No exaggeration: São Paulo holds more surprises than Batman’s utility belt. Just spent a few days in town that never rests, camera in hand.
First, bumped totally by chance into top model/billionaire Gisele Bündchen at an improvised catwalk at Iguatemy Mall. I have been around presidents, prime ministers and princesses, but few times I saw a similar security apparatus.
Brazil has at least 3,000 caves officially identified – and some of them are absolutely phenomenal. You will find here a selection of images found at Flickr. You should also visit Fotografia magazine’s website to check 20 years of underground photos by Alexandre Lobo.
In case you are wondering, the best source online of information about these geological formations is the Sociedade Brasileira de Espeleologia website (unfortunately, most of it only in Portuguese).
Azulejos, the very typical Portuguese white and blue tilework, can still be found in several Brazilian cities, generally remnant from the colonial years. They began to arrive in the country around 1630 and were used to adorn churches, monasteries, palaces and other mansions. Check this series of images of azulejos seen in the states of Bahia, Rio, São Paulo and Maranhão.
The city of Franca is famous for its huge shoe industry. Over 1.000 factories are responsible for the biggest shoe production of all Latin America. But this big city (330,000 people), on the border of the states of São Paulo and Minas Gerais, still keeps lots of its traditions, here shown by the amazing pictures by Tiago Brandão, a local photographic reporter.
São Paulo has one of the best carbon footprints and great weather – but also the highest criminality and the worst entrepreneurial environment. This is how the Brazilian mega city is portrayed by Cities of Opportunity, a study just published by PricewaterhouseCoopers, one of the biggest accountancy companies in the world. It compares the economic/social/cultural performance of 26 metropolis for 10 major indicators, from innovation to climate, from cost to livability. It is pretty useful for those moving or doing business in one of these urban centers, having to figure what opportunities and challenges they will have to face.
One of the coolest features of the project is Model your City. It allows you to pick the cities and 66 indicators of your choice to build a comparative chart. You can also download the whole document. It is pretty simple to read: the higher the number of points a city has for a certain indicator (between 1 and 26), the better.
One of the divine experiences of traveling along the Brazilian lands is the surprise appearance of little waterfalls along the road. You stop the car, dive into the shower, fill your bottle and go back to the car, dripping, in bliss.
Check this incredible slide show of ex-banker Edemar Cid Ferreira’s house. This museum-like palace hosts a mural painted by Sol LeWitt and works by Frank Stella, Nikki de Saint Phalle, Di Cavalcanti, Franz Krajcberg, Amilcar de Castro, Tomie Ohtake, Oscar Niemeyer, Vik Muniz and Bruno Giorgi. And I could keep dropping names for ever. Ferreira was expelled last week from this mansion because he did not pay the (relatively low) 20,000 reais (around 11,800 dolars) monthly rent since 2004. In the past, before his Banco Santos broke, in the midst of a big financial scandal, he was a huge patron of Brazilian arts. When things blew up, he sent part of his collection abroad, but it was recovered by the FBI.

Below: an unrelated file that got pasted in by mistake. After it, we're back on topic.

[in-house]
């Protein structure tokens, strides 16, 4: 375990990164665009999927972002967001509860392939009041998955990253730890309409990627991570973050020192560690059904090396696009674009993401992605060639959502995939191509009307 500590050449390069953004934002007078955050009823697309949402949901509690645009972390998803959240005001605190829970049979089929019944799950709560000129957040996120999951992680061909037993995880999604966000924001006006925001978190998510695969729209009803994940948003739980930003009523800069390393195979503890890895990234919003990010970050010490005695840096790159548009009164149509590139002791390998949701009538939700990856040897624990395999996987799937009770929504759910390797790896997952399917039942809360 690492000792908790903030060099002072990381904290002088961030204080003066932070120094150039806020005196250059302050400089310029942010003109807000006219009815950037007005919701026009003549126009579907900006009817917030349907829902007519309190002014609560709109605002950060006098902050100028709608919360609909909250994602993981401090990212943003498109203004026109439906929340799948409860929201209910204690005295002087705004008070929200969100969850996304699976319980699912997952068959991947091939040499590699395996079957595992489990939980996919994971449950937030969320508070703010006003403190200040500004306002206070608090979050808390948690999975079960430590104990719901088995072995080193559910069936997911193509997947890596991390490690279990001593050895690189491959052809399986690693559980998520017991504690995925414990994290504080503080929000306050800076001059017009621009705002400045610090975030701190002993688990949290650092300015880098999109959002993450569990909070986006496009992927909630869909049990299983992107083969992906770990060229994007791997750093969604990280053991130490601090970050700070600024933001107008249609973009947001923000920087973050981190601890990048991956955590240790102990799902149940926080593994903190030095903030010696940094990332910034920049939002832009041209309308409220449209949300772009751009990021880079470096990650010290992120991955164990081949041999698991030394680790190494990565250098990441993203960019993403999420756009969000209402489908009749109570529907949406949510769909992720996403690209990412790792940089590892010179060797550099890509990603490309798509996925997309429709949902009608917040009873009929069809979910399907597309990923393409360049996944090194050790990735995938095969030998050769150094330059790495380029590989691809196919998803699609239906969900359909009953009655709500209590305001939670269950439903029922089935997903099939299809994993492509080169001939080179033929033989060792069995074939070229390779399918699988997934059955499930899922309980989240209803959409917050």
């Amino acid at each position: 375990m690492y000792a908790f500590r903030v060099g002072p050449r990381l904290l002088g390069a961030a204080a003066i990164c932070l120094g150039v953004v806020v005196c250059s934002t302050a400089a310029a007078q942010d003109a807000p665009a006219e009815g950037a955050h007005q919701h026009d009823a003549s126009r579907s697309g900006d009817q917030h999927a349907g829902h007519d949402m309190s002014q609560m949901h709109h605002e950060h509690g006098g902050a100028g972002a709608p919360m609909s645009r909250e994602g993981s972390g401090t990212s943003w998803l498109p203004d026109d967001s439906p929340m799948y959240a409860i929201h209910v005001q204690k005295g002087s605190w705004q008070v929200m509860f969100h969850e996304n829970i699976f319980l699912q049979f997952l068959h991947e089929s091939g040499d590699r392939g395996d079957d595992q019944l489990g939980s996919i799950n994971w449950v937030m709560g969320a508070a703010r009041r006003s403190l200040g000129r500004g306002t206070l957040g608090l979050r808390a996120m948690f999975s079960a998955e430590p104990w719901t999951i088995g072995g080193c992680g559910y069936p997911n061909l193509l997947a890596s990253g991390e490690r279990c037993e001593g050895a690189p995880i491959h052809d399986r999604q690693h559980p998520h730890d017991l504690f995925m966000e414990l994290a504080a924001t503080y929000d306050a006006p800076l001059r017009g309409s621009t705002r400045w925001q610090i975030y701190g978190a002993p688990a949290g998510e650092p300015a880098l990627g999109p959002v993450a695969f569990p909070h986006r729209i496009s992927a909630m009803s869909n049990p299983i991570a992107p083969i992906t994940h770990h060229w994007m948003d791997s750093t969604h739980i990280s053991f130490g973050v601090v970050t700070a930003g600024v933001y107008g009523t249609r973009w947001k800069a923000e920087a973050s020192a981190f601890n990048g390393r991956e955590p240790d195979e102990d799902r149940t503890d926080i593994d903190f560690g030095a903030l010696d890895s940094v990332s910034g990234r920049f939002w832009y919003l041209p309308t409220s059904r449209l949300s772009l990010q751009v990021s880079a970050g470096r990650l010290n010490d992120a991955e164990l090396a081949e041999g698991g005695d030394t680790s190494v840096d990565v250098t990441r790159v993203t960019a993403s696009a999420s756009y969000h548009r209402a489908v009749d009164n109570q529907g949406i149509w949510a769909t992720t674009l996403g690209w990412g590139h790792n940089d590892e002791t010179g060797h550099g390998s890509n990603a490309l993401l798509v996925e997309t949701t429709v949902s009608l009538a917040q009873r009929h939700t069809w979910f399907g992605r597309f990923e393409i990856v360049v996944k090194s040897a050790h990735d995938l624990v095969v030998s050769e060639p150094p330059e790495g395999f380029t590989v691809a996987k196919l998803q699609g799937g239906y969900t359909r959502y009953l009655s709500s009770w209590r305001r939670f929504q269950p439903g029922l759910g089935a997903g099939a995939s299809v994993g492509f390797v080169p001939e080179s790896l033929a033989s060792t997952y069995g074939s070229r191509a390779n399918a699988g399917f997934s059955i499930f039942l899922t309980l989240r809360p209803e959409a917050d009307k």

Igreja Universal do Reino de Deus, a fast-growing native Brazilian Pentecostal church that is extremely popular, is inovating again. Last year, its founder, self-proclaimed bishop Edir Macedo, announced that he is going to build a replica of the Temple of King Salomon that will be able to accommodate 10,000 people in the city of São Paulo. Recently, Macedo also introduced the concept of “prayer drive-thru”. I have seen it in operation and that’s how it works: a couple of elegant man in suits and ties stay in front of the temple and wait for passing-by cars to stop. They enter the drive-thru area and are approached by one preacher, Bible in hand, for five minutes of prayer and, maybe, a donation.
Founded in 1977, Universal has today 5,000 churches around Brazil and a few others in two dozen countries. Despite its many controversies (a bishop kicked a statue of the Virgin Mary on a TV program, the church was involved in lawsuits concerning tax evasion and frauds against followers), it grows non-stop, in part because their many radio and TV channels and huge communication skills.
Brazilians have a somewhat disturbing tenderness for certain types of criminals. Let me drop some names that will prove my point: Meneghetti, Adhemar de Barros, Lampião and your generic malandro.
Take, for instance, the figure of Gino Meneghetti. Born in Pisa, Italy, in 1870, he became a huge celebrity in São Paulo, between 1914 and the sixties. He was known as the “good thief”, “the greatest criminal of Latin America” and the “roof cat”, due to his ability of jumping from one house to another to deceive the police. The public passion for Meneghetti florished thanks to the massive media coverage of his feats and the fact that he never hurt anybody, only stole from the rich and performed spectacular escapes.
The second name in our list: coffee producer and politician Adhemar de Barros, the very popular governor that ruled over São Paulo state during part of the forties, the fifties and the sixties. One of his mottos, of striking candor, is still remembered by those who distrust politicians: “Roubo, mas faço” (I steal, but I also build). Indeed, he was very hard working and left a legacy of power dams, roads, schools and hospitals. But his government was also marked by several corruption episodes. Till today you can find elder adhemaristas that still long for those days.